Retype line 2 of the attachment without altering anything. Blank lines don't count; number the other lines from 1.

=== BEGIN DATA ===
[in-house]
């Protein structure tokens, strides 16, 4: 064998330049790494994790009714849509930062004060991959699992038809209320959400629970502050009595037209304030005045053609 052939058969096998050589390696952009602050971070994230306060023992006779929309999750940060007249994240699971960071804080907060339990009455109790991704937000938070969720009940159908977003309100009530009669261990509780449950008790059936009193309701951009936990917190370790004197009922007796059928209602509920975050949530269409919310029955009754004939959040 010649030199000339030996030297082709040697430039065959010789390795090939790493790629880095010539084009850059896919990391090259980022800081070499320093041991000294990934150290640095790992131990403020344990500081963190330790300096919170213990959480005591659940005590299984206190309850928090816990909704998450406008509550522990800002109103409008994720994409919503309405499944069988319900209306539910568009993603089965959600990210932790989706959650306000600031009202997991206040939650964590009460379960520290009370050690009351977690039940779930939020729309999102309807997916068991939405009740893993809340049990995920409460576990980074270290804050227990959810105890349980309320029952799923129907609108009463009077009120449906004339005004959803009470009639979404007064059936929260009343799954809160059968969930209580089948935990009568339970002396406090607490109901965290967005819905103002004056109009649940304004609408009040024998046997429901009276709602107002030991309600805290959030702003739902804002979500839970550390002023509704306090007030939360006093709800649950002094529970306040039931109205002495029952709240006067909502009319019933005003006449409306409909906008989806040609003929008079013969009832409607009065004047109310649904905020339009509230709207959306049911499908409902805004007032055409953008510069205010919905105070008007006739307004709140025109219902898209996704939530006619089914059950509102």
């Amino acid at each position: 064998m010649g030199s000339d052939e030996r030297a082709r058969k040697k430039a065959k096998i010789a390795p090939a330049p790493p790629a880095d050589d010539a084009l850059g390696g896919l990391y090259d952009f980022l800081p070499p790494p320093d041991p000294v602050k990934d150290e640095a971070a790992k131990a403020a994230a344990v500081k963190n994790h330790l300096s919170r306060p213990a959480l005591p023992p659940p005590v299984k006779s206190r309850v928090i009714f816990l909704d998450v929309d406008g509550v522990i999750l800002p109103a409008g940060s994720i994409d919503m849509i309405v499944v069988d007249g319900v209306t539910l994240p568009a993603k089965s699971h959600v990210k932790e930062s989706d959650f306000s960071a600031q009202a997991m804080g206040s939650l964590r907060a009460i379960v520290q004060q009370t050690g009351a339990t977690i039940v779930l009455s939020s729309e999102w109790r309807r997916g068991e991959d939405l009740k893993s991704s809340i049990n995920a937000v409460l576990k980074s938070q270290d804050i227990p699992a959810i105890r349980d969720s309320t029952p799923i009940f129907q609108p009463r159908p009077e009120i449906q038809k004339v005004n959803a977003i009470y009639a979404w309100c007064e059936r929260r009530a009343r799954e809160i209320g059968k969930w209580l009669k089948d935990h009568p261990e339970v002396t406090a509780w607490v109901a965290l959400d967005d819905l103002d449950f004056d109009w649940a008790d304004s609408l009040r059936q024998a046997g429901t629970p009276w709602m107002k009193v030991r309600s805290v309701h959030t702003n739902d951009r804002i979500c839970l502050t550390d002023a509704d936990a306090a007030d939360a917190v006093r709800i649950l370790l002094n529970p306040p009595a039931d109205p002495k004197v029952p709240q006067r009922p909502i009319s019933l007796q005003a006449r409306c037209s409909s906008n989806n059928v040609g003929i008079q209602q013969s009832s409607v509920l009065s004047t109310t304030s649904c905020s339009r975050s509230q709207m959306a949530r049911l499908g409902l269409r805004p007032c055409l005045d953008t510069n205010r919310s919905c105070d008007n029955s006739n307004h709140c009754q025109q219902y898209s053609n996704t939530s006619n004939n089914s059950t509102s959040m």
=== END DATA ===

């Protein structure tokens, strides 16, 4: 064998330049790494994790009714849509930062004060991959699992038809209320959400629970502050009595037209304030005045053609 052939058969096998050589390696952009602050971070994230306060023992006779929309999750940060007249994240699971960071804080907060339990009455109790991704937000938070969720009940159908977003309100009530009669261990509780449950008790059936009193309701951009936990917190370790004197009922007796059928209602509920975050949530269409919310029955009754004939959040 010649030199000339030996030297082709040697430039065959010789390795090939790493790629880095010539084009850059896919990391090259980022800081070499320093041991000294990934150290640095790992131990403020344990500081963190330790300096919170213990959480005591659940005590299984206190309850928090816990909704998450406008509550522990800002109103409008994720994409919503309405499944069988319900209306539910568009993603089965959600990210932790989706959650306000600031009202997991206040939650964590009460379960520290009370050690009351977690039940779930939020729309999102309807997916068991939405009740893993809340049990995920409460576990980074270290804050227990959810105890349980309320029952799923129907609108009463009077009120449906004339005004959803009470009639979404007064059936929260009343799954809160059968969930209580089948935990009568339970002396406090607490109901965290967005819905103002004056109009649940304004609408009040024998046997429901009276709602107002030991309600805290959030702003739902804002979500839970550390002023509704306090007030939360006093709800649950002094529970306040039931109205002495029952709240006067909502009319019933005003006449409306409909906008989806040609003929008079013969009832409607009065004047109310649904905020339009509230709207959306049911499908409902805004007032055409953008510069205010919905105070008007006739307004709140025109219902898209996704939530006619089914059950509102």